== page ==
Mining For Ideas With Meditation

I should start out this post by saying that I am no meditation guru by any means. I am a very mediocre practitioner, and I have only gotten as far into my meditation journey, as a little further than the courses you will be able to find in an iPhone app.

I have had great benefit from starting out with the Headspace app , for which I bought a year of premium subscription to.

A little while ago though, the membership period ended, which suited me greatly, as I was starting to find myself choosing the guided meditation sessions with the least “guidance” i.e. talk in them.

You see, I have come to believe that, once you become a little bit experienced with meditation, the focus of the practice becomes about listening to your own inner voice, as opposed to making it quite.

Like everyone else, when I first started out meditating, I found myself in a thunderstorm of thought inside of my own head, and just paying attention to breathing, was a very difficult task in itself. Later on, it became gradually easier, and now I find that many of the thoughts that actually disrupts my focus are worth paying attention to, or even write down.

That’s why I have stopped using the guided mediations– I want to be able to listen to the thoughts that pop up here and there because they might be worth something.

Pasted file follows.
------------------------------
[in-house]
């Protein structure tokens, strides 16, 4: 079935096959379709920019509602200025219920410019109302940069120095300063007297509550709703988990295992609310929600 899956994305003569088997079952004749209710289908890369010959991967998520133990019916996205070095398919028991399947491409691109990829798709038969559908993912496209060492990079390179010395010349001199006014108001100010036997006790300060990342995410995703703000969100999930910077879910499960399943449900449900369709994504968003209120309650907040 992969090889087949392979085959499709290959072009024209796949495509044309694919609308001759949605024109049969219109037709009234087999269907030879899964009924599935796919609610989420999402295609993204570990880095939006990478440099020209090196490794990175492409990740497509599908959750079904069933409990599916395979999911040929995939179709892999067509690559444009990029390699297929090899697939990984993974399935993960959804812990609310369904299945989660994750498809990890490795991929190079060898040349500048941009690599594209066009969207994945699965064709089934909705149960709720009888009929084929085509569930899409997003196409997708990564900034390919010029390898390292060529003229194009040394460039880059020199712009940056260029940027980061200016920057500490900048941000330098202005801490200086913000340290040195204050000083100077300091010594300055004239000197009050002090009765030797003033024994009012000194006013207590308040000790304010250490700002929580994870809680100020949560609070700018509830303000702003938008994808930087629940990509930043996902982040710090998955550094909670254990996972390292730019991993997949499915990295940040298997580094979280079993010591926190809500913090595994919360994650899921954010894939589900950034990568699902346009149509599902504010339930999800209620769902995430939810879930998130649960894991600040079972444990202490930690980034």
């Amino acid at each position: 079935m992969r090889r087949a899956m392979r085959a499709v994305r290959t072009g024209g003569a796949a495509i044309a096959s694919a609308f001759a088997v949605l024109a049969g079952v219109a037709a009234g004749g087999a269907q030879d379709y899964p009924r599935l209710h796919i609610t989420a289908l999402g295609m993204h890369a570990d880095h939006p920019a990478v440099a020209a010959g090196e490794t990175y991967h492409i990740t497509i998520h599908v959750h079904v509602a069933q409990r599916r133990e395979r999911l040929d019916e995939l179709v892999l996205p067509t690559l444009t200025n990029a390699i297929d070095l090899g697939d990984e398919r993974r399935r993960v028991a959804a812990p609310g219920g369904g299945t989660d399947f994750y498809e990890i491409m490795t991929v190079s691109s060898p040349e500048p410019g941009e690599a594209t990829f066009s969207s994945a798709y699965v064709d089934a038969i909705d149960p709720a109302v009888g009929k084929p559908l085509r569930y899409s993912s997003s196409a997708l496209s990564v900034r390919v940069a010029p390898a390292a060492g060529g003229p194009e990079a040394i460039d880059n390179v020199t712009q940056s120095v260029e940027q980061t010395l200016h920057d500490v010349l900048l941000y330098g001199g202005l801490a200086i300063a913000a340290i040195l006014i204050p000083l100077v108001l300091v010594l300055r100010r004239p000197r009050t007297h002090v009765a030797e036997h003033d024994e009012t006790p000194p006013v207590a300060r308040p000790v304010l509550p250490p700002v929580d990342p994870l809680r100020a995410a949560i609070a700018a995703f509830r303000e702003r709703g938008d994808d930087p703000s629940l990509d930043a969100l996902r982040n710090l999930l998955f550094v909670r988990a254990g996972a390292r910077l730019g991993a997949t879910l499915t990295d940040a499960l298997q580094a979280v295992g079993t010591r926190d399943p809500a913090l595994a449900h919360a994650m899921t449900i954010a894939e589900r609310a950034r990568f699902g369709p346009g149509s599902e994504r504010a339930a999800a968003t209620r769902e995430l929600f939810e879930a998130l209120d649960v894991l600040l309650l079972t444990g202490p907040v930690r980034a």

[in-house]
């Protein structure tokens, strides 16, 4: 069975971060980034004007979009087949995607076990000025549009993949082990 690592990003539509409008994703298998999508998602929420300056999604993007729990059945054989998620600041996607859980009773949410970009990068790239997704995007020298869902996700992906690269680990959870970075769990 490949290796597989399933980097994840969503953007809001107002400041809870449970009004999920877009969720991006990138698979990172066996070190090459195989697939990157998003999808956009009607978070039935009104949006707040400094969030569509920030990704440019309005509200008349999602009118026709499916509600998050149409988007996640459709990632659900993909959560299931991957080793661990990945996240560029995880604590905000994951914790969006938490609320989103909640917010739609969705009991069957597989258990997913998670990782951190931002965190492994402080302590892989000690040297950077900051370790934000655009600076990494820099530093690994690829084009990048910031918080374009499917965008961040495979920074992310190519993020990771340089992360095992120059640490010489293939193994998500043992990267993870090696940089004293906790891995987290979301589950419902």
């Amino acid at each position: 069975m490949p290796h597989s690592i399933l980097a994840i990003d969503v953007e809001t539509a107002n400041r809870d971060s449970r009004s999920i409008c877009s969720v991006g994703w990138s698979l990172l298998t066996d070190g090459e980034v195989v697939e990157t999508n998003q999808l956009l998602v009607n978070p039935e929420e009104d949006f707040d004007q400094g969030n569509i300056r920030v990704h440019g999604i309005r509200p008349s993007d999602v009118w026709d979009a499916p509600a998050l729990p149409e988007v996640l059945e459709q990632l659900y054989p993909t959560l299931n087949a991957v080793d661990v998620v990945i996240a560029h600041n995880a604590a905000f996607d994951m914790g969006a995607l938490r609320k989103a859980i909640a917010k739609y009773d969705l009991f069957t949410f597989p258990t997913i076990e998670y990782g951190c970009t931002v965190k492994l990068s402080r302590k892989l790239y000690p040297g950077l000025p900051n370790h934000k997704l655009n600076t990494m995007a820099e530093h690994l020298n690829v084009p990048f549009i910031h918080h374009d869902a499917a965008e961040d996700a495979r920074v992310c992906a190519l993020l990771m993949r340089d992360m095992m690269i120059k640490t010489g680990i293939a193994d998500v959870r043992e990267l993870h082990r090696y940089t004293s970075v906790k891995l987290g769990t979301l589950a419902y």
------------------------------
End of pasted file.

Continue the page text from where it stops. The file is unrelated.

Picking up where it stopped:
Our sub-consciousness is constantly at work, processing the information and the experiences and we have throughout the day. Simultaneously, this is all being distilled into thoughts, opinions, lessons and sometimes ideas.

There are many ways to practice meditation, and once you reach some level of experience, you will probably end up finding the exact flavor that suits you. My personal style, however, has become all about the notepad in front of me. I am consciously looking for what might come into my head during my usual 15 minutes sessions, and if anything does, I will write it down for later.

Most of the time, the things I write down are not particularly good. But that is okay. There is no place for being critical of one’s thoughts during meditation. Furthermore, I find that the act writing down a thought is a great way help to let it go again – i.e. the point of most meditation practices.

When you use meditation as a tool for mining for ideas, it is important to note, that the practice quickly becomes just about exactly that – meaning that it might not be a great way to handle a stress or other problems. Ultimately, when you meditate with a notebook in front of you, it all becomes about the notebook and what you put in it. Which isn’t the point of traditional meditation.

Try it today. Sit down with a notebook, and start meditating like normal, and see if anything good comes up. Write it down, and let me know what you think.

Thank you.

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Max Micheelsen

I'm a simplifier, Love efficiency in all forms, Beleive in a slow lifestyle, enabled via smart solutions

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